New North Tees hospital: ‘steady return on investment’, exploited staff, endangered patients

A little earlier today I wrote about how North Tees & Hartlepool NHS Trust is planning to cut 9% of jobs at the same time as using the hope of protected employment to try to twist workers’ arms into accepting a reduction in pay.

I’ve just come across an article, apparently published by the Trust today, which announces the probable funding plan for the new hospital – a plan which will ‘steadily’ suck money out of the NHS while the Trust also imposes further measures to take money out of the pockets of hard-working health staff.

You can read the whole announcement via the link just above, but here are some of the key elements:

Pension-fund investment

2 years ago, a new, properly-funded hospital was on the cards for the area under Labour government plans. Almost the first action by the new government was to cancel the project. Now, instead of a state-of-the-art hospital funded properly by taxation and geared up to offer treatment to the maximum number of local residents, the area will have a commercially-funded hospital geared up to ‘attract’ patients and enhance profits. The funds to build the hospital are likely to come from private pension fund companies, who will expect:

A steady return on investment

The Trust claims, as justification for its recent actions in trying to extort signatures to diminished contracts from its staff, that it needs to save £40 million per year in its ‘£40m challenge‘. Apparently, the need to make this saving is so intense and so extreme, that the Trust’s first step was to try to threaten and bully its staff into signing away their properly-negotiated rights for a saving that would represent just 1/80 of the required amount.

And yet, in preparing its plan for a new hospital, the Trust apparently believes that it’s viable and desirable to use a funding method that will mean sucking ‘a steady return on investment’ out of the NHS, away from treating patients and away from paying staff. If you’re not doubting the honesty and integrity of the Trust’s board yet, you should be.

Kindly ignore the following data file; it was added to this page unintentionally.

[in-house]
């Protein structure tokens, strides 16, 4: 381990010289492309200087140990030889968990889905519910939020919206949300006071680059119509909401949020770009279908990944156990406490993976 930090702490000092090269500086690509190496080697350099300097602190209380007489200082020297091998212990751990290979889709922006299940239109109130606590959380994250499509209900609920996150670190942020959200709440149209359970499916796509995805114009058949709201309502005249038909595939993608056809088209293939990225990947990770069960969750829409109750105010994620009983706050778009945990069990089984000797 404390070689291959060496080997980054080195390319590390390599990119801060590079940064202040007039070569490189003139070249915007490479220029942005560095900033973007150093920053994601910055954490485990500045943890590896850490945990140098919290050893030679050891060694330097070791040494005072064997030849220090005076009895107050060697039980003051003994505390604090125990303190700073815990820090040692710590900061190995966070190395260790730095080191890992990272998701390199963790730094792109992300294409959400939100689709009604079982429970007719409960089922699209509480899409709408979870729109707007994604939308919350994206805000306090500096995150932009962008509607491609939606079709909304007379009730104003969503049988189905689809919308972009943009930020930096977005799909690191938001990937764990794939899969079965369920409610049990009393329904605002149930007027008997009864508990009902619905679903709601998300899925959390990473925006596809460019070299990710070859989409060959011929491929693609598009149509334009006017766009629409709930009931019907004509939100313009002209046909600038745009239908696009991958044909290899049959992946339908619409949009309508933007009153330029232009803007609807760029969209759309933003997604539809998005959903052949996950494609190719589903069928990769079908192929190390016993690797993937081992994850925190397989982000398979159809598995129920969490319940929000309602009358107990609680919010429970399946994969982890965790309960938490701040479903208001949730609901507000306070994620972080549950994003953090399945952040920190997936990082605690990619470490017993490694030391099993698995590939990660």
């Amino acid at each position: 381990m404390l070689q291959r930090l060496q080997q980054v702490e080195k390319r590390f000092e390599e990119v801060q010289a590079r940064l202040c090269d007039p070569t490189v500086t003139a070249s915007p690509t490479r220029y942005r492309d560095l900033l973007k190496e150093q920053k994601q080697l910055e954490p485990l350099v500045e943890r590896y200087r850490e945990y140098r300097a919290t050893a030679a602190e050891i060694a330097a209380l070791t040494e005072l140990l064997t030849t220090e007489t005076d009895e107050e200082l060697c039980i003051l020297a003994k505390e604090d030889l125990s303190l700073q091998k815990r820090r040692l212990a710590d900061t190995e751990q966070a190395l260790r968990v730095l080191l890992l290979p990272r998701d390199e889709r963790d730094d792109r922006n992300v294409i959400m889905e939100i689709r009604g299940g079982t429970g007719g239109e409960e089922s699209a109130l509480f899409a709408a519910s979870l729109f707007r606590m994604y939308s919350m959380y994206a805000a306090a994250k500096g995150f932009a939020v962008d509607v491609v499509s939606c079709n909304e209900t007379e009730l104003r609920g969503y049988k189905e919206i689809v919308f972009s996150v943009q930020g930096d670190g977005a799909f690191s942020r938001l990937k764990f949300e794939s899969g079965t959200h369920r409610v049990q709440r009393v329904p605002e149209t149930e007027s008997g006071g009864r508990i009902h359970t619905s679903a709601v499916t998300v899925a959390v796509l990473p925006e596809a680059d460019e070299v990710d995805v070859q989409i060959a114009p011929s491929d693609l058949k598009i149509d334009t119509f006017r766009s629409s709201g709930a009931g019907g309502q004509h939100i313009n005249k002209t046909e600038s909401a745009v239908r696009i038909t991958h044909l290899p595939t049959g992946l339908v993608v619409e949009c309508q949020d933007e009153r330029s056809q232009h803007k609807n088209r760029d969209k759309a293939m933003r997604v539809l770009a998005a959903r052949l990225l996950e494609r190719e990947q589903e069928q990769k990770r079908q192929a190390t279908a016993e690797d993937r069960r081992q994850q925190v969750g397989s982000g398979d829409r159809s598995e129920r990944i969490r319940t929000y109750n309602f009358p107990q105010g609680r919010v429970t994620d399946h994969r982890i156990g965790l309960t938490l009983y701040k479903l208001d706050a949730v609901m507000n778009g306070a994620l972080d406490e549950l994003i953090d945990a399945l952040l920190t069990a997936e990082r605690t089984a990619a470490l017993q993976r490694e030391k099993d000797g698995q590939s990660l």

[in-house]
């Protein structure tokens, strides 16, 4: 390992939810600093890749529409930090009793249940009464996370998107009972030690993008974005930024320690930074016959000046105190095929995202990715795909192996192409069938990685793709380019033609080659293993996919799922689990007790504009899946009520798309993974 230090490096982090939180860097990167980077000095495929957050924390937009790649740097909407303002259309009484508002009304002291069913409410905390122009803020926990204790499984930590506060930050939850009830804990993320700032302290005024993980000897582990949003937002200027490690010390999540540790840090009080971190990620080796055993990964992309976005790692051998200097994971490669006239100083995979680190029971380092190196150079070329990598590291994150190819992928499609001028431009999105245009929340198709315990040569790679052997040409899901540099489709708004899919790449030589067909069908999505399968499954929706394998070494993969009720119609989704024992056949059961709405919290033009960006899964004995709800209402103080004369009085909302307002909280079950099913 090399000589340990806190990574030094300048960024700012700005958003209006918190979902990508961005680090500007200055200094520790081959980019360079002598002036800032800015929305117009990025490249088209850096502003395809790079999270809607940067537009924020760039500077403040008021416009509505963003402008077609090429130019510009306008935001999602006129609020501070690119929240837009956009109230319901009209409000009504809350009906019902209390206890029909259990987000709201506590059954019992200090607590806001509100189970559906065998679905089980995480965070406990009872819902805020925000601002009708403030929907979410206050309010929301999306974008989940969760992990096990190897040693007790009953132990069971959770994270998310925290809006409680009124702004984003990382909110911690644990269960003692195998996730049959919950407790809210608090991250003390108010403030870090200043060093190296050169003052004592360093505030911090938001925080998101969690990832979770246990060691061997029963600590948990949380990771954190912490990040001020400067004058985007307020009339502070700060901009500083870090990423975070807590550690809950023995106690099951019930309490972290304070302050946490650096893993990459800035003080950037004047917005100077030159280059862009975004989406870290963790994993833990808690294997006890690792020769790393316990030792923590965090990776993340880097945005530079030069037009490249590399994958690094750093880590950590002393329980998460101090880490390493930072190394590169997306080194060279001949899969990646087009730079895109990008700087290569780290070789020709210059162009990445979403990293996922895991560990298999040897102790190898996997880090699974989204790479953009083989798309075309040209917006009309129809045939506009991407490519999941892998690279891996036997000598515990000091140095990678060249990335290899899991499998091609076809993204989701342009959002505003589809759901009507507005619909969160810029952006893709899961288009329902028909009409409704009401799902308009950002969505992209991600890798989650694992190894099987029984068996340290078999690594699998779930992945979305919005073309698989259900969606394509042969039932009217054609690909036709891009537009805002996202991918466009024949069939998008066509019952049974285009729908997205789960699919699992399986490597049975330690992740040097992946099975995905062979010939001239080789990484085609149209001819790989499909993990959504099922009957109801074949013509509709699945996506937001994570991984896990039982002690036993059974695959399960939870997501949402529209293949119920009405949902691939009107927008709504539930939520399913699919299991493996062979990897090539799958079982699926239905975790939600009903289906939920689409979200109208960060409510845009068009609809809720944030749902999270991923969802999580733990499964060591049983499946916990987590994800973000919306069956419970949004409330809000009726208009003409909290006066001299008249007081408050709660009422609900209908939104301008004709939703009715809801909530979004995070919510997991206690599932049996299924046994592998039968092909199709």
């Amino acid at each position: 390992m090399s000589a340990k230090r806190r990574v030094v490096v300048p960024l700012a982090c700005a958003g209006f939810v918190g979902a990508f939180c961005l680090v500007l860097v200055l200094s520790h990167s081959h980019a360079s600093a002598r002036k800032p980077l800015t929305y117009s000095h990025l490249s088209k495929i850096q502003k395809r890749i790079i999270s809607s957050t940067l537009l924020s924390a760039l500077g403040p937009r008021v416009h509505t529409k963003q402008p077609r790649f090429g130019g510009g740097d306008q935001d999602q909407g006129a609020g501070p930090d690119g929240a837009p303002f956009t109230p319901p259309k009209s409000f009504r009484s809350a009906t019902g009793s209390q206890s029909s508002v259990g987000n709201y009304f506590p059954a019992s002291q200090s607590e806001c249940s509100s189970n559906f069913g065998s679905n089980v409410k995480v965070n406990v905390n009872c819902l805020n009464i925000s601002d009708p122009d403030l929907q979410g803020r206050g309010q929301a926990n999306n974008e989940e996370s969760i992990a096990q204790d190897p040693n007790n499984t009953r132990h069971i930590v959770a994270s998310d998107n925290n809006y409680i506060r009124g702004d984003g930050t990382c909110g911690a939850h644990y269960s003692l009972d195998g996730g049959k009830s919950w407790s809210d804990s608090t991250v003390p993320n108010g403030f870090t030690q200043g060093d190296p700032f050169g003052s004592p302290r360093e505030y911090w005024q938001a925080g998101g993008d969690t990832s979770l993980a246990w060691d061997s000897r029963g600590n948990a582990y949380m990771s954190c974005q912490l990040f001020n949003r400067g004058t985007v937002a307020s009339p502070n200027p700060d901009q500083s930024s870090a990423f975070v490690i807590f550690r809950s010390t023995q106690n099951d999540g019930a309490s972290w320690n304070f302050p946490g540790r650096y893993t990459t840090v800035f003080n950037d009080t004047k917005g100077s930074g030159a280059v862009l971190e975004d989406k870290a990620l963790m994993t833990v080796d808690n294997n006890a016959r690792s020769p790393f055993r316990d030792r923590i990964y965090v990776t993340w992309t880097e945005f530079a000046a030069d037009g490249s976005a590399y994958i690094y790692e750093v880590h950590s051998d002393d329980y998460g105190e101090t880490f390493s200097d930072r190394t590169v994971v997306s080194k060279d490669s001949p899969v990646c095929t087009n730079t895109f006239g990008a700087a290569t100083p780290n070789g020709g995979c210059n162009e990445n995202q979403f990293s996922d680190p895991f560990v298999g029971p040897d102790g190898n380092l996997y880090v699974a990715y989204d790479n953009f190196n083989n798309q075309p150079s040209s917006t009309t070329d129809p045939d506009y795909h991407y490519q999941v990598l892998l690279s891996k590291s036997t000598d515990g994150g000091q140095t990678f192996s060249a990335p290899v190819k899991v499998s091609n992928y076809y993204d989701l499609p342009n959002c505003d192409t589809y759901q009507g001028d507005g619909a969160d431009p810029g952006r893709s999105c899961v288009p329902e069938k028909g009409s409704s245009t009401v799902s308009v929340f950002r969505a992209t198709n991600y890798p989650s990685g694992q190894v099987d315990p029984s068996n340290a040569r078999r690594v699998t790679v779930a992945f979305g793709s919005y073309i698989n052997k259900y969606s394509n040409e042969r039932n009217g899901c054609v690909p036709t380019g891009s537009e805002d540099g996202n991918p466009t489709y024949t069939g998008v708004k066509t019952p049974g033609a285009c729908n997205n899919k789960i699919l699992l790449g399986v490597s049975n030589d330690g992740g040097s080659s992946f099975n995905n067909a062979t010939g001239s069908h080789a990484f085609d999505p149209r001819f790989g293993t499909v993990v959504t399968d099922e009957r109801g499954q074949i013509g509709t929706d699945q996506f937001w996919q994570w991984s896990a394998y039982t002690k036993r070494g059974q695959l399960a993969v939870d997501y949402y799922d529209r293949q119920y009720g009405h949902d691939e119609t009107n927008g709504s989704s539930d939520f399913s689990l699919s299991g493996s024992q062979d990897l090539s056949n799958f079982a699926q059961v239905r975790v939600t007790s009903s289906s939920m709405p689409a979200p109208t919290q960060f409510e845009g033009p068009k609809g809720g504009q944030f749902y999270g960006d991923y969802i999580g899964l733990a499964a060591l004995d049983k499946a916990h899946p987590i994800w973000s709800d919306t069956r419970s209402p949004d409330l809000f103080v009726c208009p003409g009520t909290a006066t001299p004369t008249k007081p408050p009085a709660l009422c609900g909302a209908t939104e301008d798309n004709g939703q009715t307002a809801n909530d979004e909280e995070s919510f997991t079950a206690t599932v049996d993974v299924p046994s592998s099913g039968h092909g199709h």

Not only that, but the announcement acknowledges the possibility that:

Any savings might be lost

Under a heading of risks associated with the plan, the announcement states:

Single site savings and the medium term cost improvement plan

We know we need to make savings as the two hospitals are brought together on one site and we know we have to continue to make cost improvement savings. While no one has a crystal ball we are as confident as we can be, backed up by our strong financial track record, of continuing to make the savings and efficiencies we need without compromising our performance or quality. We are aware that the two to one site savings could be eroded by the cost improvements we have to make. Our finance team working with all our managers is continually looking for efficiency schemes and we are determined to continue the excellent achievement we have already made in this area.  

In the current financial climate, which at the moment shows no signs of changing, we know we will have to make efficiency savings but we will have to do this whether we move to a new hospital or not. While this is increasingly challenging it is less onerous to run one energy efficient hospital than the existing two and staff it accordingly without the need for double running.”

In plain language, having one hospital site instead of two might cost less – but those savings might simply be sucked away by the Treasury as ‘efficiency savings’ rather than freeing any cash for more and better treatment.

The excuse for proceeding is “we will have to do this whether we move to a new hospital or not“.However, that ignores the statement made in the preceding paragraph and the fact that funds will have to be funneled away to satisfy the investors. The population of the North Tees & Hartlepool health area face the risk of a triple-whammy – having to travel to a hospital that is further away, that has spent money on a move that it can’t recover or use toward better services because the treasury is taking any savings and having even less cash available for treatment because it’s taken by ‘investors’.